(This article belongs to the Special Issue Performance in Soccer)
Open AccessArticle
Physiological Characteristics of Incoming Freshmen Field Players in a Men’s Division I Collegiate Soccer Team
Received: 10 May 2016 / Revised: 26 May 2016 / Accepted: 1 June 2016 / Published: 8 June 2016
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Abstract
Freshmen college soccer players will have lower training ages than their experienced teammates (sophomores, juniors, seniors). How this is reflected in field test performance is not known. Freshmen (n = 7) and experienced (n = 10) male field soccer players from [...] Read more.
Freshmen college soccer players will have lower training ages than their experienced teammates (sophomores, juniors, seniors). How this is reflected in field test performance is not known. Freshmen (n = 7) and experienced (n = 10) male field soccer players from the same Division I school completed soccer-specific tests to identify potential differences in incoming freshmen. Testing included: vertical jump (VJ), standing broad jump, and triple hop (TH); 30-m sprint, (0–5, 5–10, 0–10, and 0–30 m intervals); 505 change-of-direction test; Yo-Yo Intermittent Recovery Test Level 2 (YYIRT2); and 6 × 30-m sprints to measure repeated-sprint ability. A MANOVA with Bonferroni post hoc was conducted on the performance test data, and effect sizes and z-scores were calculated from the results for magnitude-based inference. There were no significant between-group differences in the performance tests. There were moderate effects for the differences in VJ height, left-leg TH, 0–5, 0–10 and 0–30 m sprint intervals, and YYIRT2 (d = 0.63–1.18), with experienced players being superior. According to z-score data, freshmen had meaningful differences below the squad mean in the 30-m sprint, YYIRT2, and jump tests. Freshmen soccer players may need to develop linear speed, high-intensity running, and jump performance upon entering a collegiate program. Full article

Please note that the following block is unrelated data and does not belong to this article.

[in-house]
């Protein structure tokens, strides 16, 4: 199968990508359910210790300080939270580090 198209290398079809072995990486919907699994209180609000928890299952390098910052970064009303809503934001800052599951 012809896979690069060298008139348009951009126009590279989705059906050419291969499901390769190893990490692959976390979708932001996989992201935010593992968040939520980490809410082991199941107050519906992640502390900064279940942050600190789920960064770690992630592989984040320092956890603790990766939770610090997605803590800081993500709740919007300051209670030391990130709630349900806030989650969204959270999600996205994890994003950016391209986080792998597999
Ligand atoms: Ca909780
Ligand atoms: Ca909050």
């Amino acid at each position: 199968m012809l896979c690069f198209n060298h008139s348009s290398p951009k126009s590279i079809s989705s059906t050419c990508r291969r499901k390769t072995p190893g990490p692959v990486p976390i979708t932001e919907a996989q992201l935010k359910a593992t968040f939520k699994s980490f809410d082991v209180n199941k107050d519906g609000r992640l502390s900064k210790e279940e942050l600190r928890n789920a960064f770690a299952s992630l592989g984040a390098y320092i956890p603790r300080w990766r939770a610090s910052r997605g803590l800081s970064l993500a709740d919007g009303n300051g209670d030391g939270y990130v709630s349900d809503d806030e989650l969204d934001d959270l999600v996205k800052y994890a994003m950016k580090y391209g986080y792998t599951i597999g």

(This article belongs to the Special Issue Performance in Soccer)
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Open AccessArticle
Heart Rate Responses during Small Sided Games and Official Match-Play in Soccer
Received: 25 February 2016 / Revised: 25 May 2016 / Accepted: 26 May 2016 / Published: 30 May 2016
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Abstract
Small sided games (SSGs) are a match specific type of training. In addition, there is an insufficient number of studies that compare heart rate (HR) responses of SSGs and official match-play (OM). The purpose of this study was to investigate the heart rate [...] Read more.